https://www.nps.gov/subjects/buffalosoldiers/index.htm

La Fête Nationale (Bastille Day)July 14 is France’s Fête Nationale, commonly called Bastille Day in the United States. T...
07/15/2022

La Fête Nationale (Bastille Day)

July 14 is France’s Fête Nationale, commonly called Bastille Day in the United States. This holiday commemorates the storming of the Bastille and the start of the French Revolution. One of the leading figures of the French Revolution, the Marquis de Lafayette, visited Arlington House in December 1824. According to his secretary’s memoirs, Lafayette was amazed by Arlington House’s grand portico and view of Washington. However, he was sad to see that G.W.P. Custis relied on enslaved labor. Lafayette remained a champion of freedom for all people for the rest of his life.

Marquis de Lafayette - Arlington House, The Robert E. Lee Memorial (U.S. National Park Service) (nps.gov)

Arlington National Cemetery's first Memorial Day ceremony took place at Arlington House on May 30, 1868. Since 1865, Ame...
05/30/2022

Arlington National Cemetery's first Memorial Day ceremony took place at Arlington House on May 30, 1868. Since 1865, Americans had honored fallen soldiers by leaving flowers on their graves. The tradition led to a spring holiday called Decoration Day, now known as Memorial Day. In 1868, a Union veteran named John Logan decided to bring this holiday to Arlington. He organized a ceremony that included patriotic music, prayers, and poems. Future-president James Garfield gave the keynote speech from the flag-draped portico. Because all government offices closed for the day, hundreds were able to attend. When Garfield finished, the crowd followed Ulysses S. Grant to the Tomb of the Civil War Unknowns. There, a choir of orphaned children sang a mournful song. Following the song, the crowd dispersed to decorate Union graves. This included the graves of African American soldiers in Section 27. This tradition was repeated for years afterward. It helped to make Arlington one of the most hallowed grounds in America.

https://www.nps.gov/arho/learn/historyculture/first-memorial-day-observances.htm

"The Union Occupation of Arlington"At 2:00 a.m. on the morning of May 24, 1861, Union soldiers crossed the Potomac River...
05/24/2022

"The Union Occupation of Arlington"

At 2:00 a.m. on the morning of May 24, 1861, Union soldiers crossed the Potomac River to occupy Arlington Heights. Both the Union and Confederate armies recognized the strategic importance of this position. From there, a rifled cannon could fire shells at every government building - even the White House. Newspapers called attention to this threat every day. Rumor had it that the Confederates were already there, prepared to attack at any moment. Yet the army had to wait. Virginia's secession would not be official unless the voters approved it on May 23. Hours after they did, soldiers finally arrived on the other side of the Potomac. The Union Army would remain at Arlington for the rest of the war, ensuring D.C. was never attacked from Virginia.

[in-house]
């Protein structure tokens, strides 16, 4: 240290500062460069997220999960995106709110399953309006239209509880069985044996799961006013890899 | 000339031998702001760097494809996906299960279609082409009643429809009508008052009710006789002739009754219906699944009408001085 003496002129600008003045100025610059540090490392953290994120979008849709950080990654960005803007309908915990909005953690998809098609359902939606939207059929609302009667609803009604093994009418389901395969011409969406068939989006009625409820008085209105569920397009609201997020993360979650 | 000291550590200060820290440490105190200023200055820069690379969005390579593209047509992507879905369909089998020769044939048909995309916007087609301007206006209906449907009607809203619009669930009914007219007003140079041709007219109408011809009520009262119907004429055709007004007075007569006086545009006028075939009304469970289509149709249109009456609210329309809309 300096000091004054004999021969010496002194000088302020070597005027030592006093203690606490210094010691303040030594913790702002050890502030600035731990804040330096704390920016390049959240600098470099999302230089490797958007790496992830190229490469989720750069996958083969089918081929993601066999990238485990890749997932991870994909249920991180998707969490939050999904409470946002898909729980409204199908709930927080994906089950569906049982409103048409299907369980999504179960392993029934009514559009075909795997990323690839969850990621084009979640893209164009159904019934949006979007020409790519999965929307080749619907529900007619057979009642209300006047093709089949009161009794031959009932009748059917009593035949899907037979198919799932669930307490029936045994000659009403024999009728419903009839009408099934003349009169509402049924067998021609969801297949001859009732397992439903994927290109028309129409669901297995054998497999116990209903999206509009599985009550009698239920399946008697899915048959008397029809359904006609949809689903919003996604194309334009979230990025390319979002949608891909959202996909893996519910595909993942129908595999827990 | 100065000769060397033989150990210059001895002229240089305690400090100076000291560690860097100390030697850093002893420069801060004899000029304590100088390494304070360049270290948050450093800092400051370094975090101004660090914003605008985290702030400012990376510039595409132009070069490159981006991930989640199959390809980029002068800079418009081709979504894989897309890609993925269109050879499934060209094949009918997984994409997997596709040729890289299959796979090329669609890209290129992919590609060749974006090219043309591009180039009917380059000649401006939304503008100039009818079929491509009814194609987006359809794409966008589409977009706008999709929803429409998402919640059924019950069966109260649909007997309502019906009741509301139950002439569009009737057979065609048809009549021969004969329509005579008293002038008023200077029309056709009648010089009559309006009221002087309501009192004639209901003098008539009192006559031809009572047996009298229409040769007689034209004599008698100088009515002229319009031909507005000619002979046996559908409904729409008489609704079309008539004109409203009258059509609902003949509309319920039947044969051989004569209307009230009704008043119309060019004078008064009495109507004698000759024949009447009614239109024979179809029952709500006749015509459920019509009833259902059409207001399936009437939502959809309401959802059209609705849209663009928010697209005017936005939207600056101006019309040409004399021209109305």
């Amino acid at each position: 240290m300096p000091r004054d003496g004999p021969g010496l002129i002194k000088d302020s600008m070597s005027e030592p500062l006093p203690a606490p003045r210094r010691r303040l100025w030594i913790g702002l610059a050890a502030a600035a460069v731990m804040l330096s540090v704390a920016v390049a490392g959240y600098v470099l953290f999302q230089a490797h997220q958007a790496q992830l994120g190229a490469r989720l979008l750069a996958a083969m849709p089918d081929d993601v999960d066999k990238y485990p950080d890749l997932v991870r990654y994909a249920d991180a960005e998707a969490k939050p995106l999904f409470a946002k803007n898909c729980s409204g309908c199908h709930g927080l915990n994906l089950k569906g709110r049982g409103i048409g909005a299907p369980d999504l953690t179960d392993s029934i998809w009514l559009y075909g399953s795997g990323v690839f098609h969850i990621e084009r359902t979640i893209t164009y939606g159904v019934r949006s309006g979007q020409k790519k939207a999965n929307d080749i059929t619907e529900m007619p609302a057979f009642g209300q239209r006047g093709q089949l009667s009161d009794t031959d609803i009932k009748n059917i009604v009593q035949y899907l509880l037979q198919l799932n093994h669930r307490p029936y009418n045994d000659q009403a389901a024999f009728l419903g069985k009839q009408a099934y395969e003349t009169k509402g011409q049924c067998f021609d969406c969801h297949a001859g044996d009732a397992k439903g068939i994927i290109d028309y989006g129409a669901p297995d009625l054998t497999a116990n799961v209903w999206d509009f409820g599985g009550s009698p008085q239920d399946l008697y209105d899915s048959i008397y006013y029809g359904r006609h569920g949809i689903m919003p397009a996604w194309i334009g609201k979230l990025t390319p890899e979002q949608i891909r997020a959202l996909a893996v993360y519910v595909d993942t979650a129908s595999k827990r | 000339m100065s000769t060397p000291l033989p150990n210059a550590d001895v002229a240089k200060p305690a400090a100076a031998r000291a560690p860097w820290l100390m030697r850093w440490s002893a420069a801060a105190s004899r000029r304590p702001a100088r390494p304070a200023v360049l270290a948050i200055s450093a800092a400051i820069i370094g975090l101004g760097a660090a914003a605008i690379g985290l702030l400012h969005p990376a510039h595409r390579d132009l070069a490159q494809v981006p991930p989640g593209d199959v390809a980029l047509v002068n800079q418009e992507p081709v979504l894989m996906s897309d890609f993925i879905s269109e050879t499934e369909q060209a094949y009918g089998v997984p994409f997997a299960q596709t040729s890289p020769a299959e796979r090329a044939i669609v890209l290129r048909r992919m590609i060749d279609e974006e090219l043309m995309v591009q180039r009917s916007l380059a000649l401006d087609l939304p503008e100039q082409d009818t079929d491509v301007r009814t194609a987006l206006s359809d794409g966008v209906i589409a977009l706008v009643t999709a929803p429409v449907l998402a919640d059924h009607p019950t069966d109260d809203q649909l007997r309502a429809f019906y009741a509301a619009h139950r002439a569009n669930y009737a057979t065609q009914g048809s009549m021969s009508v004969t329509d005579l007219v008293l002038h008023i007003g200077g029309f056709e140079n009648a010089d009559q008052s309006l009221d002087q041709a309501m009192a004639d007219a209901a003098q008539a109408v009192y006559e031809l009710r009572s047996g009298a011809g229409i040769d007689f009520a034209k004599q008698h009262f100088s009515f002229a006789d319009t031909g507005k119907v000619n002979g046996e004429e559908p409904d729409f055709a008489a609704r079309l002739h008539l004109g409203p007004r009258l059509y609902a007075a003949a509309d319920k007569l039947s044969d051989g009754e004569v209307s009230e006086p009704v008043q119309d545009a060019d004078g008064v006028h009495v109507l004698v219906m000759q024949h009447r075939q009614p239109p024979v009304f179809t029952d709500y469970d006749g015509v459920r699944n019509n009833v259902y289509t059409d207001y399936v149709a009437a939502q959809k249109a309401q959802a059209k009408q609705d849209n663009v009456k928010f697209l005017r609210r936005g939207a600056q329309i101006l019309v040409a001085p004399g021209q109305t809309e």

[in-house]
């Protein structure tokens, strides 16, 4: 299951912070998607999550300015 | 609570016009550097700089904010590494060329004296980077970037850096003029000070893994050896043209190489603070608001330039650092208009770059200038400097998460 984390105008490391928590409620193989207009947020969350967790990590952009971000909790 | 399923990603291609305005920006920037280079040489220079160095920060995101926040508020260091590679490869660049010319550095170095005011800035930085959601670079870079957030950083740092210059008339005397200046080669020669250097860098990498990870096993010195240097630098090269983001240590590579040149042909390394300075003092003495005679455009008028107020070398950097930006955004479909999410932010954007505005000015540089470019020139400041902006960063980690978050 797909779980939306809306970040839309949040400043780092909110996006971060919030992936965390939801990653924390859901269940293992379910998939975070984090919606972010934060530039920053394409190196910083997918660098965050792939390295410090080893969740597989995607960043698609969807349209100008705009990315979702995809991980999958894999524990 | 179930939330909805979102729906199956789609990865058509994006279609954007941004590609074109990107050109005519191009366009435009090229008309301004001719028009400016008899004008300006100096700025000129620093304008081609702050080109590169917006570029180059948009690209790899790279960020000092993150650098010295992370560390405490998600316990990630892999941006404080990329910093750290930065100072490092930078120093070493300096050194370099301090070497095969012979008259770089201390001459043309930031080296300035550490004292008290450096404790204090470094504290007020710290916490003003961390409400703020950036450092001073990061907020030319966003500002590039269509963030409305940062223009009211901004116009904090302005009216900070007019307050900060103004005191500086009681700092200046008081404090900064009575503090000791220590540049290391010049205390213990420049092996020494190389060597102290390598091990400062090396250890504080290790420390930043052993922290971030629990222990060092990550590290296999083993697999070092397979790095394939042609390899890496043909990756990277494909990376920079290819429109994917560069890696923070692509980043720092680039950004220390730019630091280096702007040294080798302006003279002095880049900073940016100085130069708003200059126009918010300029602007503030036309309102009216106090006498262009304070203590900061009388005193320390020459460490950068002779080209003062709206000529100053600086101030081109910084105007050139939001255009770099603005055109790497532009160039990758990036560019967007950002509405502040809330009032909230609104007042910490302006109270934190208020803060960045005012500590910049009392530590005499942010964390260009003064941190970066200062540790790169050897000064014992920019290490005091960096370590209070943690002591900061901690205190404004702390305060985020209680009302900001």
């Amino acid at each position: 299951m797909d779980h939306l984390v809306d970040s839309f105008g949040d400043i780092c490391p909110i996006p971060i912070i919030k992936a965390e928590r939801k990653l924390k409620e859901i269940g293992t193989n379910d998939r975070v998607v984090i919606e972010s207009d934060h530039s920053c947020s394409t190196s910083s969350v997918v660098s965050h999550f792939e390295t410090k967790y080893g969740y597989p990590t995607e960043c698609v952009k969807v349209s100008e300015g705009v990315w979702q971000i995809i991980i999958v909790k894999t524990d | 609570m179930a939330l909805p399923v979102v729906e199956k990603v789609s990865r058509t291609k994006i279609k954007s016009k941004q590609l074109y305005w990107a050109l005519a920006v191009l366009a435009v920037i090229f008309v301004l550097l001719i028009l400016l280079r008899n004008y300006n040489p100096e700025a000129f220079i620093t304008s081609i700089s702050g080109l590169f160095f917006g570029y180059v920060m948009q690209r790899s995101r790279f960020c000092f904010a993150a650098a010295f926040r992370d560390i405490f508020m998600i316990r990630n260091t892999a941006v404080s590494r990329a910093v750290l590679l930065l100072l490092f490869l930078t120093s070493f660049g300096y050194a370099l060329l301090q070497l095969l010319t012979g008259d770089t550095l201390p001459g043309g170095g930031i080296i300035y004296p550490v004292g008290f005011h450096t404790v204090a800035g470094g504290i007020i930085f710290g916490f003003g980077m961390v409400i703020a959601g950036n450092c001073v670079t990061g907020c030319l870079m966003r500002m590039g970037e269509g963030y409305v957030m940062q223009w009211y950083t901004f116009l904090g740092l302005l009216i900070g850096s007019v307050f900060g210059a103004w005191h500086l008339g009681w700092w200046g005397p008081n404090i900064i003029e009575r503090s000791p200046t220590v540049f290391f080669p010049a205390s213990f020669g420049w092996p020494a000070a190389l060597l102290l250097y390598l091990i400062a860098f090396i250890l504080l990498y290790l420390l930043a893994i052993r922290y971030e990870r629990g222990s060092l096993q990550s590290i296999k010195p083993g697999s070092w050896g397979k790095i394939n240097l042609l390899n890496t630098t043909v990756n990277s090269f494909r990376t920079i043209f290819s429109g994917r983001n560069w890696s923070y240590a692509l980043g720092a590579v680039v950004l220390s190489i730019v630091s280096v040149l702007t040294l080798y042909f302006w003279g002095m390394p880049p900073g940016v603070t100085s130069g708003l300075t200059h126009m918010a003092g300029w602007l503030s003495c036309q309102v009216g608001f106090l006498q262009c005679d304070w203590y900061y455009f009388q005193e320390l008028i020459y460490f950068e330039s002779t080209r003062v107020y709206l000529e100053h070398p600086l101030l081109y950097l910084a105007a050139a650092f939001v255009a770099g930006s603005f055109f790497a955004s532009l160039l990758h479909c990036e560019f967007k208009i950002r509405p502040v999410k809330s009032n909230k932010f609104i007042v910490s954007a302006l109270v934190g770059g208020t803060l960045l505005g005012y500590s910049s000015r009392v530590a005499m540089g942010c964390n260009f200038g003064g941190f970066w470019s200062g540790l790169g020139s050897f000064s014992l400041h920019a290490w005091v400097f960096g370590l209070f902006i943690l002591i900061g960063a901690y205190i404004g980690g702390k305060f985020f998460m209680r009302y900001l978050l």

Learn more:
https://www.nps.gov/arho/learn/historyculture/union.htm

On April 20, 1861, Robert E. Lee resigned his commission in the U.S. Army, ending his thirty-two-year career. For decade...
04/20/2022

On April 20, 1861, Robert E. Lee resigned his commission in the U.S. Army, ending his thirty-two-year career. For decades, visitors to Arlington House would hear that Lee wrote his resignation in his bedroom after pacing and praying all night. This version of the story came from an account by George Upshur, a relative of Lee's wife. However, Upshur was only five when Lee resigned and wrote about it 75 years later. In 2002, Lee descendants found a letter from 1871 which told a different story. According to Robert E. Lee’s daughter Mary, her father wrote his resignation letter in his office. When he showed it to his wife and children, they were shocked. Traditionally, they had been a Unionist family which opposed secession. The National Park Service now tells this more complicated story in Lee's office. We continue to research our sites to present the past accurately.

On the night of April 19-20, 1861, Colonel Robert E. Lee resolved to resign his commission in the US Army. He wrote two letters. The first was a brief letter to the Secretary of War resigning his commission in the US Army. The second was to his commanding officer and mentor, General Winfield Scott.....

Update: On March 14 and 15, Arlington House will be open with access that includes a loose gravel path. All other buildi...
03/02/2022

Update: On March 14 and 15, Arlington House will be open with access that includes a loose gravel path. All other buildings (including restrooms) will be closed while we reseal exterior walkways. On March 16 and 17, the restrooms, bookstore, museum, and gardens will be closed for resealing the walkways.

Arlington House is the nation’s memorial to Robert E. Lee. It honors him for specific reasons, including his role in promoting peace and reunion after the Civil War. In a larger sense it exists as a place of study and contemplation of the meaning of some of the most difficult aspects of American h...

February 22 is George Washington's birthday. In the 1800s, it was America's second most important patriotic holiday, aft...
02/22/2022